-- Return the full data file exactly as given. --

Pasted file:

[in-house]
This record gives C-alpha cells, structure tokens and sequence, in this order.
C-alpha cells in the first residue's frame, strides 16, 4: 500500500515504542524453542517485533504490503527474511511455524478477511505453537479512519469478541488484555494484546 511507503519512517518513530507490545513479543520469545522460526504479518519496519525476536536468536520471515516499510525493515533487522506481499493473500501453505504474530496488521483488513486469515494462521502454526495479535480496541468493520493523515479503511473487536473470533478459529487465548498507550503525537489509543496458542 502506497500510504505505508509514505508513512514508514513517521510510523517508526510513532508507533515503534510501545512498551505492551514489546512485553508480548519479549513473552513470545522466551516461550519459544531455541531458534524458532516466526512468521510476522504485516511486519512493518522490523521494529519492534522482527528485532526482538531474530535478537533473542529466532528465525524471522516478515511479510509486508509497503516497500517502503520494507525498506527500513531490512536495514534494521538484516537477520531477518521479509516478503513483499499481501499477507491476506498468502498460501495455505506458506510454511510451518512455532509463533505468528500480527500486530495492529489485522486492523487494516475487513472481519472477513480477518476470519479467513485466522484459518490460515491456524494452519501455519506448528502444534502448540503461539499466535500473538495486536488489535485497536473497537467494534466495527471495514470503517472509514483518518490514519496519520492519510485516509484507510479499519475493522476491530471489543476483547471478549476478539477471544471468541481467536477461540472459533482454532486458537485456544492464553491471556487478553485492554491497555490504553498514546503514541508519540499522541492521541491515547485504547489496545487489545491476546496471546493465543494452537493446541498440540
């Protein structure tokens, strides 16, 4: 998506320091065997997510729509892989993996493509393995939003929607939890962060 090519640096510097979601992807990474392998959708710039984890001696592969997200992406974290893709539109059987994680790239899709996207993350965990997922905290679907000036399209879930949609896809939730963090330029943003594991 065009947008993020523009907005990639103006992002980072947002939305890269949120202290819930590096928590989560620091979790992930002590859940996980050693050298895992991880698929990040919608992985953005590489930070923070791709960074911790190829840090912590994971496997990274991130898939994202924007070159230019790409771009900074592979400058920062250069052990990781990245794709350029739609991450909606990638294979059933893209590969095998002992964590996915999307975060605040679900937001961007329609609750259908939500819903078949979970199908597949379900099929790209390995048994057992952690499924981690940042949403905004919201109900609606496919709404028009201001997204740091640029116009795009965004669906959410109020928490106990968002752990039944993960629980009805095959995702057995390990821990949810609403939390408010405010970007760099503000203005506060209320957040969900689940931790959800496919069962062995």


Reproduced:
[in-house]
This record gives C-alpha cells, structure tokens and sequence, in this order.
C-alpha cells in the first residue's frame, strides 16, 4: 500500500515504542524453542517485533504490503527474511511455524478477511505453537479512519469478541488484555494484546 511507503519512517518513530507490545513479543520469545522460526504479518519496519525476536536468536520471515516499510525493515533487522506481499493473500501453505504474530496488521483488513486469515494462521502454526495479535480496541468493520493523515479503511473487536473470533478459529487465548498507550503525537489509543496458542 502506497500510504505505508509514505508513512514508514513517521510510523517508526510513532508507533515503534510501545512498551505492551514489546512485553508480548519479549513473552513470545522466551516461550519459544531455541531458534524458532516466526512468521510476522504485516511486519512493518522490523521494529519492534522482527528485532526482538531474530535478537533473542529466532528465525524471522516478515511479510509486508509497503516497500517502503520494507525498506527500513531490512536495514534494521538484516537477520531477518521479509516478503513483499499481501499477507491476506498468502498460501495455505506458506510454511510451518512455532509463533505468528500480527500486530495492529489485522486492523487494516475487513472481519472477513480477518476470519479467513485466522484459518490460515491456524494452519501455519506448528502444534502448540503461539499466535500473538495486536488489535485497536473497537467494534466495527471495514470503517472509514483518518490514519496519520492519510485516509484507510479499519475493522476491530471489543476483547471478549476478539477471544471468541481467536477461540472459533482454532486458537485456544492464553491471556487478553485492554491497555490504553498514546503514541508519540499522541492521541491515547485504547489496545487489545491476546496471546493465543494452537493446541498440540
């Protein structure tokens, strides 16, 4: 998506320091065997997510729509892989993996493509393995939003929607939890962060 090519640096510097979601992807990474392998959708710039984890001696592969997200992406974290893709539109059987994680790239899709996207993350965990997922905290679907000036399209879930949609896809939730963090330029943003594991 065009947008993020523009907005990639103006992002980072947002939305890269949120202290819930590096928590989560620091979790992930002590859940996980050693050298895992991880698929990040919608992985953005590489930070923070791709960074911790190829840090912590994971496997990274991130898939994202924007070159230019790409771009900074592979400058920062250069052990990781990245794709350029739609991450909606990638294979059933893209590969095998002992964590996915999307975060605040679900937001961007329609609750259908939500819903078949979970199908597949379900099929790209390995048994057992952690499924981690940042949403905004919201109900609606496919709404028009201001997204740091640029116009795009965004669906959410109020928490106990968002752990039944993960629980009805095959995702057995390990821990949810609403939390408010405010970007760099503000203005506060209320957040969900689940931790959800496919069962062995």